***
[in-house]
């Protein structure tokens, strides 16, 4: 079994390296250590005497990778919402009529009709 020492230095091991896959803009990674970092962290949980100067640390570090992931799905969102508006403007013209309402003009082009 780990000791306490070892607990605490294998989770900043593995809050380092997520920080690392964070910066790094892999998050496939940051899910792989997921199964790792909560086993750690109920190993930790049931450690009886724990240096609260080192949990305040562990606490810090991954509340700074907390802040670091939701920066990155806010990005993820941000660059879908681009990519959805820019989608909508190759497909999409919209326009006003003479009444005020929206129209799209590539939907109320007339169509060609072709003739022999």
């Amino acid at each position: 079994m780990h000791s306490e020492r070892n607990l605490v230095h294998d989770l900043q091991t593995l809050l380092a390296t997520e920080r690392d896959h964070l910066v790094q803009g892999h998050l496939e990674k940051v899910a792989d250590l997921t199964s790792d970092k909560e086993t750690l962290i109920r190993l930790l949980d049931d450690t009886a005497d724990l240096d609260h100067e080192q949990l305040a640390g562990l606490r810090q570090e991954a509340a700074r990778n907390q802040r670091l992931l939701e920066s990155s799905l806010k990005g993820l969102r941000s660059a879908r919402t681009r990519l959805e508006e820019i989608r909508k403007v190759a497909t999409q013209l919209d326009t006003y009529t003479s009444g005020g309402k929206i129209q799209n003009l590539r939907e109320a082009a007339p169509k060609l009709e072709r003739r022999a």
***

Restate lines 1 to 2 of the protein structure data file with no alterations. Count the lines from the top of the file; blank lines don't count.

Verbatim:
[in-house]
């Protein structure tokens, strides 16, 4: 079994390296250590005497990778919402009529009709 020492230095091991896959803009990674970092962290949980100067640390570090992931799905969102508006403007013209309402003009082009 780990000791306490070892607990605490294998989770900043593995809050380092997520920080690392964070910066790094892999998050496939940051899910792989997921199964790792909560086993750690109920190993930790049931450690009886724990240096609260080192949990305040562990606490810090991954509340700074907390802040670091939701920066990155806010990005993820941000660059879908681009990519959805820019989608909508190759497909999409919209326009006003003479009444005020929206129209799209590539939907109320007339169509060609072709003739022999």